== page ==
An annual medication review—or a "brown bag review"—is a good opportunity to make sure you’re taking the right medicines for your condition, and taking them correctly.

“Whether you’re taking one, two, or a dozen medications, having a comprehensive medication review with your pharmacist or doctor can help with identifying potential problems,” explains Michael Steinman, M.D., a professor of geriatrics at the University of California in San Francisco. "It can also help your doctor remove medications you might no longer need.”

That's why Consumer Reports, working with the Department of Health and Human Services, has proclaimed Oct. 21, 2017, “National Check Your Meds Day.” A number of pharmacies—Albertsons, Costco, CVS, Sam’s Club, Target, Walmart, and many independents—have agreed to support the effort. Some may even have extra staff on hand to help you review your meds. Ask your local pharmacy if it is participating.

If even one of the six questions below describes your drug regimen, make an appointment to see your doctor or pharmacist.

Good to know: Asking whether there are meds you can stop taking could result in at least one less prescription, according to CR’s recent nationally representative survey.

1. How many doctors prescribe your meds? A drug review is a good idea even if you have just one physician. But the more you see, the greater the risk of miscommunication and duplicate drugs. So designate one—usually your primary care doctor—to oversee all of your meds.

2. Do you also regularly take over-the-counter drugs or dietary supplements? They can pose risks even though they don’t require a prescription. So make sure you tell your doctor about them, including pills, liquids, drops, and ointments.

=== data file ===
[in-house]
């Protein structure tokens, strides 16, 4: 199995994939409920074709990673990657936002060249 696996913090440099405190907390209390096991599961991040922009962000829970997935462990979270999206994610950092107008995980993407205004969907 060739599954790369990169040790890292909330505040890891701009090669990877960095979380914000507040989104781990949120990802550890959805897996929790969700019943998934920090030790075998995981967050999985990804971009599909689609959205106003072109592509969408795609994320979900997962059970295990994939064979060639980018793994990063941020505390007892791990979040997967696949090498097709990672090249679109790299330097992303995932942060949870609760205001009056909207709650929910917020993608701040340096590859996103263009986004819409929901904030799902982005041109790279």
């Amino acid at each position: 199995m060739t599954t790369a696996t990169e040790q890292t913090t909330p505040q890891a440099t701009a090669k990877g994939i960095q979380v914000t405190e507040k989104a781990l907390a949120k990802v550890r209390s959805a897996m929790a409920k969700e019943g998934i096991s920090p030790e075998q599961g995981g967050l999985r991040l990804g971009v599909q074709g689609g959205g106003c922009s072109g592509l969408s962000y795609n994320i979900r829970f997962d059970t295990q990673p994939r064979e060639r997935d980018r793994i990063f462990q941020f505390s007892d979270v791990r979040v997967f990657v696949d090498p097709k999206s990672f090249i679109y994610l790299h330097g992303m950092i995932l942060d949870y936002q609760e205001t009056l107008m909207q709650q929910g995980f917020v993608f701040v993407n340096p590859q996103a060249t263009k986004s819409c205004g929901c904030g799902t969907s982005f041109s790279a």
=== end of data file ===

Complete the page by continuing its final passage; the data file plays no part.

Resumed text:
3. Do you take more than one drug to treat the same health problem, such as two drugs to treat depression? That’s sometimes necessary to control your condition, but it can also be a red flag that you’re taking a drug you don’t need.

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4. Do you need a drug to control the side effects of another? For example, do you take a laxative to ease constipation caused by an opioid? That, too, can be okay if it makes it possible for you to take a drug you require. But check to see whether you can ease side effects by lowering the dose, switching to another drug, or trying lifestyle changes instead.

5. Have you been taking your medication for more than three months? Many conditions, such as diabetes and heart disease, can require drugs for a lifetime. But for some problems, people stay on drugs longer than necessary.

6. Do you struggle to pay for your meds? Our previous surveys have found that doctors often don’t consider the cost of drugs they prescribe. Don’t hesitate to ask about less expensive but equally effective alternatives, including generic versions.

Editor's Note: This special report and supporting materials were made possible by a grant from the state Attorney General Consumer and Prescriber Education Grant Program, which is funded by a multistate settlement of consumer fraud claims regarding the marketing of the prescription drug Neurontin (gabapentin).

This article also appears in the September 2017 issue of Consumer Reports magazine.